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Closing the education gap for migrant children

Migrant students often an "invisible" population in the state.
Transient life of children of migrant workers adds to educational challenges.
Conexiones helps often-moving migrant students stay on track academically.
July 12, 2016

Conexiones program at ASU works with school districts to improve students' skills, develop their self-confidence

For Joan it’s all about the dinosaurs. Ana, however, prefers the asteroids. Around the corner, Humberto is mesmerized by an Apollo space shuttle replica.

Though the students touring Arizona State University’s state-of-the-art Interdisciplinary Science and Technology Building IV may have different interests, they have one distinctive thing in common: They’re all migrant students.

Arizona is among the top 10 states in America when it comes to numbers of migrant students — there are over 10,000 in the state — yet Seline Szkupinski-Quiroga says it’s like “they’re invisible.”

On this rare cloudy Arizona day, they’re anything but as they make their way down Palm Walk to gape at the snakes in Life Sciences A wing and reach out to clutch space dust during the 3-D show in the Marston Exploration Theater.

Their trip to ASU is part of the Conexiones Migrant Student Education Program at ASU.

As the director of the program, Szkupinski-Quiroga is often met with blank stares when she does outreach.

“ASU has had this program since 1992. And I go out and people are still like, ‘What? Who?’” she said. “Migrant students are really a hidden community here in Arizona.”

Hidden but not forgotten — for more than two decades, the Arizona Department of Education has been funding Conexiones at ASU through its Migrant Education Program with the goal of improving the academic performance of fourth- through 12th-grade migrant students, who are often moving around the country throughout the school year, making it difficult to stay on track academically.

“A lot of times they move to another state that has other common core standards, or they miss things, they miss testing, so then they tend to fall behind,” Szkupinski-Quiroga said.

Conexiones aims to close the resulting educational achievement gap, improve migrant students’ skills and options for the future, and develop their self-confidence and self-esteem.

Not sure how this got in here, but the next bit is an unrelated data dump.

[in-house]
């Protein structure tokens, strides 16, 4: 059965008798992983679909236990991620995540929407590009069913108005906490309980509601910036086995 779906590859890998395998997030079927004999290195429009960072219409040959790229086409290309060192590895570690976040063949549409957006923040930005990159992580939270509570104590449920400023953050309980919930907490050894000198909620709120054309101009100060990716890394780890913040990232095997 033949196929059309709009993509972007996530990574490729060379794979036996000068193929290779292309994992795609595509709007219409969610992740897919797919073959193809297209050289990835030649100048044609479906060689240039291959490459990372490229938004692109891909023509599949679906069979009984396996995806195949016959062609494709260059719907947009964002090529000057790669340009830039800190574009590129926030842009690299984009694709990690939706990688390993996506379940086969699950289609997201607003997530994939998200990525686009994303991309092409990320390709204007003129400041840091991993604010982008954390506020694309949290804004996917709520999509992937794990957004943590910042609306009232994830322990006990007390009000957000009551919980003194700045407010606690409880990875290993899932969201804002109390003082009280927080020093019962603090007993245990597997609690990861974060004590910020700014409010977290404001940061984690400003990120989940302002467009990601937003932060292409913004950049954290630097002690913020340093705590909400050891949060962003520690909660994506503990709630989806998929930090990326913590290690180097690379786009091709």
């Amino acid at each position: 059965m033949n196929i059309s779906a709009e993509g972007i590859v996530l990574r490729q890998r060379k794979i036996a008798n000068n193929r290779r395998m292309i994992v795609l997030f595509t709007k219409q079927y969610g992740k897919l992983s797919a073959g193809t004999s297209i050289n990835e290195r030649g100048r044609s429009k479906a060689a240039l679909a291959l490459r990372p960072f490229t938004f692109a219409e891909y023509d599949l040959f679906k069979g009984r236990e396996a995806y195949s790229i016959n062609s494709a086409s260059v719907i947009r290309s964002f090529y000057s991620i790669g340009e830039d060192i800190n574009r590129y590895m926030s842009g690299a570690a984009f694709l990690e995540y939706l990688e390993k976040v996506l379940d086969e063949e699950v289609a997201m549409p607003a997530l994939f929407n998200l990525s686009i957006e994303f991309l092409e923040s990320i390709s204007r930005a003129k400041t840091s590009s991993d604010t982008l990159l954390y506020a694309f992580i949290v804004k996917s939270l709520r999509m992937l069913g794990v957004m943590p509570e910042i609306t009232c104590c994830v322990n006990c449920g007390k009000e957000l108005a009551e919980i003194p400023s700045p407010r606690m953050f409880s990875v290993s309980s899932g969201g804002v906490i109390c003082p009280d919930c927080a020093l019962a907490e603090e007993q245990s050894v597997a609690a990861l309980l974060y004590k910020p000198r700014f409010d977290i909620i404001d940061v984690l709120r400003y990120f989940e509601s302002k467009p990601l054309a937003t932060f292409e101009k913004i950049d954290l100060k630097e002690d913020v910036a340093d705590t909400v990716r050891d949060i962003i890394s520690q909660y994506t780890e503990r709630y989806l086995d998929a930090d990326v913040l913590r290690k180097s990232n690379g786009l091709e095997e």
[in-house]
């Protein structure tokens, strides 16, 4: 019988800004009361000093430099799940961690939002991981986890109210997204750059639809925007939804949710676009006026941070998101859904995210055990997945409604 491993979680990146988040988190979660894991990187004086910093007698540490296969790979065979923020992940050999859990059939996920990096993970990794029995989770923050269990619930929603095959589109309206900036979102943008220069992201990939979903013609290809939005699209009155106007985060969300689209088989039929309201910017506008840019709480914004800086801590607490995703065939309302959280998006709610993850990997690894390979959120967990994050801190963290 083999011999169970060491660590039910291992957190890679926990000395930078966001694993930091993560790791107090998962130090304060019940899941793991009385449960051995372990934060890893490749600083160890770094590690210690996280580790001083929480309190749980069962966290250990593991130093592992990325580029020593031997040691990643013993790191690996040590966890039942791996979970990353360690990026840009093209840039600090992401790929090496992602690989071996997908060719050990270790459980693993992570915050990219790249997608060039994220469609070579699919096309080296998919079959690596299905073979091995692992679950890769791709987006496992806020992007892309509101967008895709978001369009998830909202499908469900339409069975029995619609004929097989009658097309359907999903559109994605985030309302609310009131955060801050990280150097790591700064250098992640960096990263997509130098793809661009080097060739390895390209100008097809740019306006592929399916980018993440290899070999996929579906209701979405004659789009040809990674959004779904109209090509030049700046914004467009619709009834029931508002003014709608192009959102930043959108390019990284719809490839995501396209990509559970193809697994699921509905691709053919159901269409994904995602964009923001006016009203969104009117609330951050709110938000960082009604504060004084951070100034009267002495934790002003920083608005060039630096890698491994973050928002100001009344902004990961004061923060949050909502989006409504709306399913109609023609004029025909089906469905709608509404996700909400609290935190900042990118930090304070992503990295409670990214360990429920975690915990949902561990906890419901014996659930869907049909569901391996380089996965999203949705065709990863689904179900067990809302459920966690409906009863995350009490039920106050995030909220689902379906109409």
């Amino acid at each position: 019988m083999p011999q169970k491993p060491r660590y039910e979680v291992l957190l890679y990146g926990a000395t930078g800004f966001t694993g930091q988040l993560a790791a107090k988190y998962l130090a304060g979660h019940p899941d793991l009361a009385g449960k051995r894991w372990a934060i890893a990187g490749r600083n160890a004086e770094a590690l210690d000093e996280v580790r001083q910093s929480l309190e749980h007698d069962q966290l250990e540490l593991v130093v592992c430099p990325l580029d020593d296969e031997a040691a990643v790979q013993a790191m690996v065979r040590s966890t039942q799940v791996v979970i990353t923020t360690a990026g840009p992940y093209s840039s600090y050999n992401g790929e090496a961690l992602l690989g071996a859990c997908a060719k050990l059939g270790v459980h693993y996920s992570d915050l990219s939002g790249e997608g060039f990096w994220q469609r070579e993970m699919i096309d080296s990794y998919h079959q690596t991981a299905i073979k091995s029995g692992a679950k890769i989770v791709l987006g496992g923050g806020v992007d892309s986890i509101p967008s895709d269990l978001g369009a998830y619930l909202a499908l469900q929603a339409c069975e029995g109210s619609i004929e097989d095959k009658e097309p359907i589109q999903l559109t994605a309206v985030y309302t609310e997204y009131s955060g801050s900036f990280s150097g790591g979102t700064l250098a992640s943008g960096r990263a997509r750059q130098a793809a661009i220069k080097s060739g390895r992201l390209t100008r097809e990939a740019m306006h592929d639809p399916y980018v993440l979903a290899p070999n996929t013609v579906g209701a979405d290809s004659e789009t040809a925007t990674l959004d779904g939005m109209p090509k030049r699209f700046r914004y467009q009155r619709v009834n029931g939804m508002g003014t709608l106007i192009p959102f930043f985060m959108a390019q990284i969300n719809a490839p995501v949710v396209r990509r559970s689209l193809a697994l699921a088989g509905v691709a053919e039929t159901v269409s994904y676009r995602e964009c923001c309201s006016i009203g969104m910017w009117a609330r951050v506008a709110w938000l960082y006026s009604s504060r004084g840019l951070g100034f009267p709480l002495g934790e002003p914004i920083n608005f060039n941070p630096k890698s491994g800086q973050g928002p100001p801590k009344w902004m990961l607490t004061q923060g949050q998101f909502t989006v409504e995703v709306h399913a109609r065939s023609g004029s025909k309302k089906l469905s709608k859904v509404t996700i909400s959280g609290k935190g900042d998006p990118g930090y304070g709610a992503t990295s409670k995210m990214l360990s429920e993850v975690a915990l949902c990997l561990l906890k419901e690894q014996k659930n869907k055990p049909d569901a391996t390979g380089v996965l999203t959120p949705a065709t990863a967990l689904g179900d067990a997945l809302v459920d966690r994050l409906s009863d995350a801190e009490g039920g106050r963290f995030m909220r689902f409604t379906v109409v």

When the program found its current home at the School of Transborder Studies in 2014, Szkupinski-Quiroga was tapped to direct and took it upon herself to make some improvements.

“I thought that the curriculum that we were giving the kids needed to be expanded and made more rigorous,” she said.

At the time, there was a lot of talk about STEM education. Szkupinski-Quiroga recognized the importance of incorporating STEM subjects but also knew that science has a language of its own.

“About 40 percent of these kids are also English language learners. And to kind of just throw them into doing science without them being able to talk about it probably wouldn’t be a good idea,” she said. “So we revamped the curriculum integrating the idea of scientific literacy.”

With the new curriculum set, Szkupinski-Quiroga set out pitching it to various school districts in Arizona.

Those that feel there is a need for such a program in their district take the next step of identifying teachers to have trained as instructors. Then Szkupinski-Quiroga and her staff of previously trained local teachers head out to train them in the curriculum and set up the classroom’s online components.

It’s up to the district to decide how exactly they’d like to implement Conexiones — some make it into an after-school program during the school year, some include it as a special class during the school day, and some offer it during spring, fall and summer break.

“So we’re working year-round,” Szkupinski-Quiroga said with a smile about her and her team, who follow up regularly after the teacher training to monitor progress and give coaching and feedback.

There are currently 28 district-level migrant programs across the state. Since Szkupinski-Quiroga came on board, Conexiones has worked with Chandler Unified, Mesa Unified, Queen Creek Unified, Glendale Elementary, Gadsden Elementary, PPEP TEC Charter School, Somerton Elementary and Coolidge Unified.

They are among the largest migrant programs in Arizona. The students visiting ASU’s campus in late June are from the Glendale Elementary district’s summer session of Conexiones, and instructor David Levesque has come along for the ride.